• RSS
  • Facebook
  • Twitter
  • CTH

Thursday, May 16, 2013

The story of my first car is actually fairly interesting. The car was bought by my dad as his first car in 1972. My parents went on their first date in this car, and it was also the car they left the church in on the day they were married. When I was fifteen years old, my dad asked me what type of car I wanted to be my first. I told him I wanted the Mustang, which had been sitting in a dusty barn, without a cover on it for around fifteen years. I had just started working and every paycheck I earned went into that car so I could drive it when I was sixteen years old. My goal was reached eventually and I drove it all throughout high school.
The specifics on it are are follows: 1966 Coupe, C4 automatic transmission, 289 V8, Front Disc Brake Package, and Black/Black color scheme.
In 2005, I was in college and working a full-time job, so I made the decision to park the Mustang until I could give it the proper restoration it deserved. In 2009, I was stable in my career and had moved into my own house. I made the decision to have it towed to my garage, and with the help of my friend Jake, convert it to a manual transmission and give it a proper build all-around. This is the story, as the whole process has gone so far.
This is how the car looked when I put it away in 2005. It was a driver, but I hadn't touched much of the drivetrain besides a carburetor rebuild, tune-ups and that sort of thing. I never drove it more than 20miles away from my house back then.

The Interior in 2005:

The Engine Bay with Air Cleaner Removed:
              
On the tow truck, ready to be taken to it's new home in 2009:  

In my driveway after being brought home:
    
Tucked into the garage:
     
The interior held up very well over the years. I test-fit the B&M Shifter, as I was originally going to bench-build the C4 transmission, but decided on the manual conversion soon after.           

Another shot of the car up in the air before doing any tear-down

A few parts I put in the trunk were still in there from 2005 and the key snapped off in the lock cylinder. I had to remove the rear sections of the interior to pop it open from inside the trunk. Yes, I managed to get stuck momentarily...

After a few hours of tear-down and fighting a transmission that had not been removed since the day the car was built, Jake and I finally managed to drop the C4. I have dropped transmissions on many cars in less than an hour, but this one put up a big fight. It was also covered in old transmission fluid and dirt since the tail shaft had been dripping; as had the rear-main seal on the motor. That added to the fun...


This is the Ford Toploader 3-speed manual I picked up. It was removed from a 1965 Ford Falcon in the 1980's and had been sitting in a covered garage since. The owner estimated 70,000 miles are on the unit. After removing the cover and running through the gears, I realized it does not need a full rebuild; just a few seals and rebuild on the linkage.

The Toploader, bell housing, and a few gaskets and grommets in the boxes from Mustangs Unlimited.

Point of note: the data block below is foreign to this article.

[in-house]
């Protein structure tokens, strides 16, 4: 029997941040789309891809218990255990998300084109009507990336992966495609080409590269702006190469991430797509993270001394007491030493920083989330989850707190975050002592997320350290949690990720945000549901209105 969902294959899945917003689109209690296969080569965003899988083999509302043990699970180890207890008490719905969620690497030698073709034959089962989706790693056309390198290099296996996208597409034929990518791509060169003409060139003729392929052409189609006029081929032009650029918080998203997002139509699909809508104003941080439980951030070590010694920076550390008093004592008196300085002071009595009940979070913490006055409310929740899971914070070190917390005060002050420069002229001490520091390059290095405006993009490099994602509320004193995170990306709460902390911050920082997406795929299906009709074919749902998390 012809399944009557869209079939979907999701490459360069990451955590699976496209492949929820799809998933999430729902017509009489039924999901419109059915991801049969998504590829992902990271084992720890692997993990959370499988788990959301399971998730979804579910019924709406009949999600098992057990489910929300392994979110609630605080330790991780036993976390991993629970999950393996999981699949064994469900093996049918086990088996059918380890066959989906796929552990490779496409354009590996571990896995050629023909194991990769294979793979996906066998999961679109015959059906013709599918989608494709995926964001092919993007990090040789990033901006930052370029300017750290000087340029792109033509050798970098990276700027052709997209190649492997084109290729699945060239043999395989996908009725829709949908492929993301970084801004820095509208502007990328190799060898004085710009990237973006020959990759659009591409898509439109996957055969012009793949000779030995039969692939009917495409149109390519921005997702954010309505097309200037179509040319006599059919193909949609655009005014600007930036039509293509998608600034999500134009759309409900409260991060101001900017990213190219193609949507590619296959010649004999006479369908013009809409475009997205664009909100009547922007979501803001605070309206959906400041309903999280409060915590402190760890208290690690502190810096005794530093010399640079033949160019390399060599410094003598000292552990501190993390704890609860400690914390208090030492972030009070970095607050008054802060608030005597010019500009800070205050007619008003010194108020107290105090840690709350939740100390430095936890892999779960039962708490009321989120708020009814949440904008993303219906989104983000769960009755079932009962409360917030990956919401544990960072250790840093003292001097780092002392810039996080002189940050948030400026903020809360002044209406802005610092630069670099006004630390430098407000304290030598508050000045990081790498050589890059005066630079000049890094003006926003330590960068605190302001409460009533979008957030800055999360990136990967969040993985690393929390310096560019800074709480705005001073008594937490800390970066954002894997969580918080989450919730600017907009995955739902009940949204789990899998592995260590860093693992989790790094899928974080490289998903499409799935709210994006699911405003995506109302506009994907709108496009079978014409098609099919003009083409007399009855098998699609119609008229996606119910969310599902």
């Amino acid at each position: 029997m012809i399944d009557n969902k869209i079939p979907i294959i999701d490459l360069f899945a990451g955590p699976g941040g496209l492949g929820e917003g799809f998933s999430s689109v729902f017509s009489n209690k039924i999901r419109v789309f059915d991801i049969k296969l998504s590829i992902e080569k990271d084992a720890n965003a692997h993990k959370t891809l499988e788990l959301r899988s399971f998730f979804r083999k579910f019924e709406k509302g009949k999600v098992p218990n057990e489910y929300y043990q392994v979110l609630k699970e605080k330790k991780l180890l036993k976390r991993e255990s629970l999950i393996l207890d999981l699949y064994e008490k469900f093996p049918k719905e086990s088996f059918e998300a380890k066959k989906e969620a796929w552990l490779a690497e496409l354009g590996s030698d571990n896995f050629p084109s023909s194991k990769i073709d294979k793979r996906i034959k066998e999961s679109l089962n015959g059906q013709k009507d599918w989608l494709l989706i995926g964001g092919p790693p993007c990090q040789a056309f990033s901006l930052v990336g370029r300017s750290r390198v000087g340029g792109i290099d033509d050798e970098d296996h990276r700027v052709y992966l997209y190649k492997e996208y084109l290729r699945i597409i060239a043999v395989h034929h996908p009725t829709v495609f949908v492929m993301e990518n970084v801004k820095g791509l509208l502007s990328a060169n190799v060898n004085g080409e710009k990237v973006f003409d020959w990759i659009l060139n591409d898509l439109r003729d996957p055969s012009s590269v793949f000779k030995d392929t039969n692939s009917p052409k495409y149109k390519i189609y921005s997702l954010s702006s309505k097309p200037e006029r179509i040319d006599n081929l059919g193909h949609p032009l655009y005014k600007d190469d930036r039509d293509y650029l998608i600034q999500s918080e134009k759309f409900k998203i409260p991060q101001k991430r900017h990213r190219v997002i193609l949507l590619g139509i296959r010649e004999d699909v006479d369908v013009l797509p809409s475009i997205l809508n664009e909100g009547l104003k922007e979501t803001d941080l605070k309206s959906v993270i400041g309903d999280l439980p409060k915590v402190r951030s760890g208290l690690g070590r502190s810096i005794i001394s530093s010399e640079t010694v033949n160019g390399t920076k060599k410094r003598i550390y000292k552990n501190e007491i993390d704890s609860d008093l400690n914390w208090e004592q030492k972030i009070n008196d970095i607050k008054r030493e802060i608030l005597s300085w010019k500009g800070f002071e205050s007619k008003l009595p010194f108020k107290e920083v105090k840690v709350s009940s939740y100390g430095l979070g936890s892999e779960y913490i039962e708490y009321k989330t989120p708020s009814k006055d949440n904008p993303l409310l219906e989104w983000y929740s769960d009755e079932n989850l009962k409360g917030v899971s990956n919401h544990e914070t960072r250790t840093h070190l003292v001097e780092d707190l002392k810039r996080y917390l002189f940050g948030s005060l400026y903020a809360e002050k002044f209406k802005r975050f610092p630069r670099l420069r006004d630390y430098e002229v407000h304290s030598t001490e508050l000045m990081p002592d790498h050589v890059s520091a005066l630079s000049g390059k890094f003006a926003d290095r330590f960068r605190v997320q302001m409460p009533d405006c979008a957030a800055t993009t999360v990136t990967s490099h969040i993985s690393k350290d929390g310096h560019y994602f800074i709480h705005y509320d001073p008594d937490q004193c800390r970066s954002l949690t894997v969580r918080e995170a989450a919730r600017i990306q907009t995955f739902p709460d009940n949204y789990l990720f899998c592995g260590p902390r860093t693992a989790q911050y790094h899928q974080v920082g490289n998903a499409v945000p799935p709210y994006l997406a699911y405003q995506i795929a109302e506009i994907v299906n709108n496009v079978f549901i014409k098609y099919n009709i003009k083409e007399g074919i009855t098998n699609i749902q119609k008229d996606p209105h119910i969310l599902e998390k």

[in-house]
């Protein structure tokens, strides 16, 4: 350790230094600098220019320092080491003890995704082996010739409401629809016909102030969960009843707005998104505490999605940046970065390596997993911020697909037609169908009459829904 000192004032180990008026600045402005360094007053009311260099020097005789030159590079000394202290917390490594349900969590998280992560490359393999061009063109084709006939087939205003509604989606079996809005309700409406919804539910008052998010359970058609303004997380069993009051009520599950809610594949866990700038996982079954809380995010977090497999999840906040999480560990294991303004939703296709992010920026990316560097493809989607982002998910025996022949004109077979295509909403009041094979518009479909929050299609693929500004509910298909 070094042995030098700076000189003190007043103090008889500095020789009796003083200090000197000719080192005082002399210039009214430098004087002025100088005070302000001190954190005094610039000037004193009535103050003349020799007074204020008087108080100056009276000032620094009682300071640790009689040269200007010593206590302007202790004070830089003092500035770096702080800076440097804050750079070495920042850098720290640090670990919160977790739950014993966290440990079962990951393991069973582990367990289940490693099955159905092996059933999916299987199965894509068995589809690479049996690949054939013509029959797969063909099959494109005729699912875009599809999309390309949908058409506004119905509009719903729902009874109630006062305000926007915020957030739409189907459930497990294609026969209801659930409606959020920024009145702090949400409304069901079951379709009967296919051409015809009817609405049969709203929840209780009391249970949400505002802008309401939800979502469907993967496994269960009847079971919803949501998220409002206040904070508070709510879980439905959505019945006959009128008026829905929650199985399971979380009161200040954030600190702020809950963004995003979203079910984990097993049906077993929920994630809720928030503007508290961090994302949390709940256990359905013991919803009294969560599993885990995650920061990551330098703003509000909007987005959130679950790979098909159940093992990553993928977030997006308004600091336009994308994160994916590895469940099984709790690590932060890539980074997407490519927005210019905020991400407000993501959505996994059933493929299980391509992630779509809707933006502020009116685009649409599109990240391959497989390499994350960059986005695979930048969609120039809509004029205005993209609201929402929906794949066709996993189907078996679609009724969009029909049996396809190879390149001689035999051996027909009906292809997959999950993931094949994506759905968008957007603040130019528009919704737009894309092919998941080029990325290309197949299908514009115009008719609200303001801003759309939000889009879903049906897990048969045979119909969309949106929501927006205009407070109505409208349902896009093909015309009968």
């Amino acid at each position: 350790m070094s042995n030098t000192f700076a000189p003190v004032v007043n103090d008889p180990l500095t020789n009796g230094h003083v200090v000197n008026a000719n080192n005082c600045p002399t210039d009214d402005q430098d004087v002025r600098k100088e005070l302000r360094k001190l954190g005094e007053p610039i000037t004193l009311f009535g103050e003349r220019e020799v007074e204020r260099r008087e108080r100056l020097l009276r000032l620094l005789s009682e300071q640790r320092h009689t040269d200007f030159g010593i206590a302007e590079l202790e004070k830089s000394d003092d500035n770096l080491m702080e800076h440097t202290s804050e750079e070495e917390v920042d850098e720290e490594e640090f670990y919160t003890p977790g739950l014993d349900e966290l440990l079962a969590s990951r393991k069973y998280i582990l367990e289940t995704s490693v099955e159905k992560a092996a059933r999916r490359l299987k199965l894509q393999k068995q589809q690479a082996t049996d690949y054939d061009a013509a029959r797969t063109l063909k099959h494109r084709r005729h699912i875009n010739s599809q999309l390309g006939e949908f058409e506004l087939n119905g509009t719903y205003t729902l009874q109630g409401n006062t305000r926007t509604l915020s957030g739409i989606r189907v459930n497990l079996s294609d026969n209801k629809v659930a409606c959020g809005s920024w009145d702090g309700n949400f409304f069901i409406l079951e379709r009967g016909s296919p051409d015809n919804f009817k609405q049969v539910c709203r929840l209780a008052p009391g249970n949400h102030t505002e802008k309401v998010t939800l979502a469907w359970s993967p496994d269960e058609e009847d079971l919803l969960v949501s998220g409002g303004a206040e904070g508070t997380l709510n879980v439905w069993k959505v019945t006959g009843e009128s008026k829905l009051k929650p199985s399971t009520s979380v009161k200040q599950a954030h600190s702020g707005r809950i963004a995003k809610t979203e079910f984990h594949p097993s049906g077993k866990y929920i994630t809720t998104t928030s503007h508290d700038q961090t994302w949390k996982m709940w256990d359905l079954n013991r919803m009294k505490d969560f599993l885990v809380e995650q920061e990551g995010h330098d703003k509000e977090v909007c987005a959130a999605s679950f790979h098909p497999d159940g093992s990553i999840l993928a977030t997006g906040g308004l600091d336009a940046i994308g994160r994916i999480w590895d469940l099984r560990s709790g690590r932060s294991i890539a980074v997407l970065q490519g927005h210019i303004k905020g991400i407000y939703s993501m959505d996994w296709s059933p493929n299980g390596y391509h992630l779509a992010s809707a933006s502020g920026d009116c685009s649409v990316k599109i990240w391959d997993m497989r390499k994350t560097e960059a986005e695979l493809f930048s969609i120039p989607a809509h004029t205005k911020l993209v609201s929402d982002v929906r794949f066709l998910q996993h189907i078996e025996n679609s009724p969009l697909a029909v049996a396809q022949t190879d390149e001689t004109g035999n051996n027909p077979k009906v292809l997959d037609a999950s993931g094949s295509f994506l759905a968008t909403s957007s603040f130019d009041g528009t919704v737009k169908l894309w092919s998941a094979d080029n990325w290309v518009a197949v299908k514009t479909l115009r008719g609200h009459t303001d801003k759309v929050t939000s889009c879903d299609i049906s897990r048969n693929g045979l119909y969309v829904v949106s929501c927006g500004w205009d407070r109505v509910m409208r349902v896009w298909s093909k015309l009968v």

I took this time to replace the rear main seal on the crank, so the oil pan is dropped. I cleaned the C4 and wrapped it in a bag for safe keeping and installed the bell housing on the Toploader.


The two transmissions measure the same length, and the tail shaft inputs match, so I can use the same driveshaft after getting new U-Joints. The shift linkage is rebuilt at this point.

This is Jake. He has always been into cars, but only started to work on them as a hobby a few years ago. This was fairly foreign to him, but he catches on quickly. I showed him the clutch operation basics and he is installing the clutch fork here.

And he succeeded.

The Toploader installed much better than the C4 came out. It took just a few minutes to muscle it into place.

This is the new flywheel, clutch and pressure plate, torqued to spec, mounted on the 289. The flywheel has a 157-tooth ring gear and the imbalance is 28.2oz if I recall correctly. I had to be careful in shopping for it as the 302/351 flywheels have a 50oz imbalance and I'd rather not shake the engine apart on start-up.

The more difficult aspect of the conversion is actually getting all of the linkage correct from the clutch pedal to the fork. The factory setup uses an equalizer bar (aka Z-Bar) linkage. Ford changed the design of this system a few times throughout the Mustang's first generation, and even in the middle of production runs. I thought about going with a hydraulic setup, but I changed my mind when I found the aftermarket systems to have reliability issues, and cost close to $1000 in most cases. I really could not justify the risk or cost. After a trip to Mustangs Unlimited, I had all I needed. The Delo brand oil isn't something I recommend, but I am just using it as a placeholder in the engine and Toploader until I get the car back on the ground.

These are the clutch and brake pedals I picked up on Ebay. I had to replace the bushings, do some prep and paint, and they went into the car. I didn't take any pics of the install of the linkage, unfortunately because they are in close-quarters and I could not get a good camera angle. Sorry.

I did take the time to polish and paint one of the slotted mags to see what it would look like on the car. I think I have a winner and will finish the rest in the same manner.



All of these pictures are a few years old because for some reason I just cannot bring myself to finish the car completely.  I do have most of the parts to get it back on the road but there is something in me that just does not want the project to end and I really have no idea what that is.  Hmm...

Grace and Peace,
   -Drew


The lyrics in the title of this blog are from this song:

Reactions:

0 comments:

Post a Comment